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Maarten de Heus

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Recent posts by Maarten de Heus

Hello Tong,

With authorization the idea is that you assign EJB method permissions to groups. Your system administrator can then create new users and place them into those groups. No need to redeploy your EJB's because the groups are stable.

In the deployment descriptor of your EJB use the <method-permission> tag to tell the server which roles are allowed to call which methods. For the roles you specify groups and not specific users. You then map the groups specified in the <method-permission> tag to real groups/principals you created in your J2EE server. This mapping is not specified in the J2EE spec so how this mapping is done, depends on the specific server you are using. In Bea WebLogic the mapping is done in the WebLogic specific deployment descriptor (weblogic.xml).

As for the external cache implementation. The J2EE spec. has some demands for the bean developer about not interfering with the container. Some of those demands: No messing about with the classloaders, do not use native libraries, do not use static variables. In cases where we were asked to break those demands, we created a separate JVM running the law-breaking code. We connect to the other JVM using RMI.

Most caching mechanisms are implemented using some Singleton pattern. (static variable which is also a nono). Run the cache in a separate JVM and connect via RMI. Do NOT implement the cache yourself but use some framework like JCache. The framework will handle the multiple calls.

hope this helps...

greetz,
Maarten
Hello Tong,

In this specific case (security/authorization) you should let the container
help out. For instance by using a connection to LDAP?

In other cases we implemented a cache outside of the J2EE container, running in a separate JVM.

greetz,
Maarten
Hello Geetu,

with the risk of a reply too simple, I'd say both; The java code is compiled into bytecode which is then interpreted by the virtual machine you run the program on.

greetz,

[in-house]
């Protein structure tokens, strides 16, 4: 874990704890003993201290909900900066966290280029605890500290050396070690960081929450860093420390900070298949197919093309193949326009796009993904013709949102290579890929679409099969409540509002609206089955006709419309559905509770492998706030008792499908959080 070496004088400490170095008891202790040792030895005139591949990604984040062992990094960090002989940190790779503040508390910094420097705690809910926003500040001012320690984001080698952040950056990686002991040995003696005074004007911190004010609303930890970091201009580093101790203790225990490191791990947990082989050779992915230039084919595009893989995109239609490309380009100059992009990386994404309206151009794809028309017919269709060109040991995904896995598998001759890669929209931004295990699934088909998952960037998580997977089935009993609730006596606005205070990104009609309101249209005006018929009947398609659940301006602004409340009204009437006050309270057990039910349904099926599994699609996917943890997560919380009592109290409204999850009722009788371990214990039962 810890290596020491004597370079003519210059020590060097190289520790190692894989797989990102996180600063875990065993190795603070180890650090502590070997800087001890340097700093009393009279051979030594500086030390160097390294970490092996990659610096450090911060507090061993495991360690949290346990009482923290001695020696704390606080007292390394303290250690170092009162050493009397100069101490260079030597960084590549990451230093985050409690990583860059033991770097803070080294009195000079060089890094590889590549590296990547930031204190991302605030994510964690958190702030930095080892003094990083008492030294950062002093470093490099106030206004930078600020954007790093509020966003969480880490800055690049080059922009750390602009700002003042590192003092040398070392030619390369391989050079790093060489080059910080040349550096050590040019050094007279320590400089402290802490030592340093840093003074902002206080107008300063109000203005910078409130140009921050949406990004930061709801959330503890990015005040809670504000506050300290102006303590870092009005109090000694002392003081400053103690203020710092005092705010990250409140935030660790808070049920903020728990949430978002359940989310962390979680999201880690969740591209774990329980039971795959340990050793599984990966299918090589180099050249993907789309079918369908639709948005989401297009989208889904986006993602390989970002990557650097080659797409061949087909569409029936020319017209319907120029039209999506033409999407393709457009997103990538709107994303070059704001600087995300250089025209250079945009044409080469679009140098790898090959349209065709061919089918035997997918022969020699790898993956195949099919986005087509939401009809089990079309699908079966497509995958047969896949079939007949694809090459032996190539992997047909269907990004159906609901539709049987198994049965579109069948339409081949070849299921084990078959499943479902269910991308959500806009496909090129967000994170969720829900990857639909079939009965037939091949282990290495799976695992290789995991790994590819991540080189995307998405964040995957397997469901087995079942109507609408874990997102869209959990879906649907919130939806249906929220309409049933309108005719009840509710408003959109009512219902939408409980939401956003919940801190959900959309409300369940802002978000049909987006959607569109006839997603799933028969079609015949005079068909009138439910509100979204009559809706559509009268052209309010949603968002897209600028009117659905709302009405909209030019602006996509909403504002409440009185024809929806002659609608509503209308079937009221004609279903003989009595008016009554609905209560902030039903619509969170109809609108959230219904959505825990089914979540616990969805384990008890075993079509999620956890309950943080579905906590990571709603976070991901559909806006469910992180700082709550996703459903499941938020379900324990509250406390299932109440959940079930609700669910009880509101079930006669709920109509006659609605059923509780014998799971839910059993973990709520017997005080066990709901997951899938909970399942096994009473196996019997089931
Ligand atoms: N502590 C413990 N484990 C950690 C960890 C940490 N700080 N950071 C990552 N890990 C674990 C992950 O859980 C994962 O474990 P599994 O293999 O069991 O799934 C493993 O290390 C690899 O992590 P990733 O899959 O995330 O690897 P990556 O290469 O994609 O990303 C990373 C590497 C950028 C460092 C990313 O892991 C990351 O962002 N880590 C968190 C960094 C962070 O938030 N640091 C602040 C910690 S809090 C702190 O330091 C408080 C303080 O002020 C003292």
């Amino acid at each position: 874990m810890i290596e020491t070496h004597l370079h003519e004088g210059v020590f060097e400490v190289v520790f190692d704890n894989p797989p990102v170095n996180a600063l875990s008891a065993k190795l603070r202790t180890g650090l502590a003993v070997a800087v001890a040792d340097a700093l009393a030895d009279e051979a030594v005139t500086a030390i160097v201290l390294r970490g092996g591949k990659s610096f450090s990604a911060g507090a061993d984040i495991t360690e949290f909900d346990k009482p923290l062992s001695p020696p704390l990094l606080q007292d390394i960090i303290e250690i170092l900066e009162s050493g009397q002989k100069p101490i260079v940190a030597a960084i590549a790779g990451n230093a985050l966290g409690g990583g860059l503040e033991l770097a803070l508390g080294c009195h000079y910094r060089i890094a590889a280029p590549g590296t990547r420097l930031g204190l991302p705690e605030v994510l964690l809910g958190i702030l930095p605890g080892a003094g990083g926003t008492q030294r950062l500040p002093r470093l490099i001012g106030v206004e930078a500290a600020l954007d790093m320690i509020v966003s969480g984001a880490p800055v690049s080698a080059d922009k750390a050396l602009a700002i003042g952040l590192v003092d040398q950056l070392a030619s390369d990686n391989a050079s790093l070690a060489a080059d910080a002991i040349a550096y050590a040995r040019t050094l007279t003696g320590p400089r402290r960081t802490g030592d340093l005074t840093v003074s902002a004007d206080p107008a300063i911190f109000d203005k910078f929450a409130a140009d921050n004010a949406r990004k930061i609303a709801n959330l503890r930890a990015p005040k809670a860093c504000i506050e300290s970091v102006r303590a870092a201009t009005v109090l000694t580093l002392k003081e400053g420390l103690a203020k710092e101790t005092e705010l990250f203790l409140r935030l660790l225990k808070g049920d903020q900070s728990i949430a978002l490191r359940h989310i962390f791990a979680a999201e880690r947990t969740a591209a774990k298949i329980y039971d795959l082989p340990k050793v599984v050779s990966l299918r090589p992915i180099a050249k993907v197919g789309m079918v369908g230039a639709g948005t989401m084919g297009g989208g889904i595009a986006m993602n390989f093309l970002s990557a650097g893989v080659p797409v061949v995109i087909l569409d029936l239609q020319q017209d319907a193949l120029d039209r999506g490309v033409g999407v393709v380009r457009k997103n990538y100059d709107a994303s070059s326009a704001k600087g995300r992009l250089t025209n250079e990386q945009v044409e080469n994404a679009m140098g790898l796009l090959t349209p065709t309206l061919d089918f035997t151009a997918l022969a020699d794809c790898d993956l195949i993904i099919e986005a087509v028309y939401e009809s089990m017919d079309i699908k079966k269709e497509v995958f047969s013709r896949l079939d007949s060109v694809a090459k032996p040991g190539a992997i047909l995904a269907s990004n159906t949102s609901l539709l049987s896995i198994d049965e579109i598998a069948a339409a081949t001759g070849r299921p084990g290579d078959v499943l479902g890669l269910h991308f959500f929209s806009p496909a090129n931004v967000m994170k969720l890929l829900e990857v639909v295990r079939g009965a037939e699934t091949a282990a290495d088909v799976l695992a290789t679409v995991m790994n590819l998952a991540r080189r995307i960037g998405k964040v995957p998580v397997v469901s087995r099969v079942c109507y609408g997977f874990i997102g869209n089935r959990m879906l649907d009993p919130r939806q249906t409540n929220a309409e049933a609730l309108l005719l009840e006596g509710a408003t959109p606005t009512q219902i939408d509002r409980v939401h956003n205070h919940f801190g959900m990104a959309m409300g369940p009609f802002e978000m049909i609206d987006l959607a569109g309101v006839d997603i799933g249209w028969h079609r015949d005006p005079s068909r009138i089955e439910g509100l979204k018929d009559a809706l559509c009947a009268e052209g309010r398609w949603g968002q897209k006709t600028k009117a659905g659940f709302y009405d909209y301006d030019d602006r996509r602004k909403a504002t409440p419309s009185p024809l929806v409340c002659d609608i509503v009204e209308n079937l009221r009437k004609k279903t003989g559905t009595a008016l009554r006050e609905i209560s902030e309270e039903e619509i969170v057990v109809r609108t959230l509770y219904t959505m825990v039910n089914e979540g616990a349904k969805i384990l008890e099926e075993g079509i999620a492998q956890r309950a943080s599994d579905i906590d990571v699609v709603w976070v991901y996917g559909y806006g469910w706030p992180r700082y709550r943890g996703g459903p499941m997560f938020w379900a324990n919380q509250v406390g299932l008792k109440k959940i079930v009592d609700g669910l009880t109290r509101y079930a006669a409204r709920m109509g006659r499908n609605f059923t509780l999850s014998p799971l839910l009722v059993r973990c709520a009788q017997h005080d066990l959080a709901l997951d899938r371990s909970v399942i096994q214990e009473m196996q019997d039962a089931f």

Maarten
13 years ago
JMS
Rai,

Communicating between WLS servers should not be a problem. You can use a WLS message bridge to "cross the gap".

MQ comes in when you need to talk to "other" applications written in Cobol or C++ , etc. running on other OS-es like a mainframe.

greetz,
Maarten
JMS
Hello Raj

The JMS API is indeed an interface. You will still need some implementation for it. A J2EE server must provide an implementation. But this will not always solve your problems.

The J2EE server's implementation of JMS will only provide you with queues within the J2EE server. When you need to communicate outside of your J2EE server you need some extra plumbing.

Websphere MQ is known for its multi-platform/multi OS implementation. If you need to communicate with lots of applications on lots of different OS'es, you might consider Websphere MQ.

At the company I work for, we use WebLogic in combination with Websphere MQ. For J2EE internal communication we use WebLogic JMS queues. When we need to talk to "outside" systems (like our mainframe or to systems from other companies) we use WebSphere MQ.

Hope this helps...

greetings,
Maarten
WebLogic supports something called virtual-directory-mapping. I think this is what you need. A quick search on google shows that other servers have similar functionality
13 years ago
From the description of your jar file I understand that you have a CLASSES folder containing a subfolder bean containing the classes. Is that correct?

You don't need the CLASSES folder (that's for wars).

greetz,
Maarten
Rohit,

WLS will put something in the log when it performs a deploy. When the deploy goes fine it will say something like; deployed Converter. When the deploy goes bad it will write an error messages.

When the log doesn't say anything, probably nothing has hapened. Make sure the autodeploy facility is on and your not running in production mode.

An other solution is to deploy the bean via the console; open de deployments section en then the beans section. Click on configure new EJB. Then select configure new EJB. Select your converter.jar and deploy it.

good luck !
>And i have made the .ear of the folder and deployed it inot the Autodeploy >folder.

1) ear file? I would think you need a jar file.
2) what does the WLS log say? When you copy something to the autodeploy folder, WLS tries to deploy it and will tell you if something goes wrong.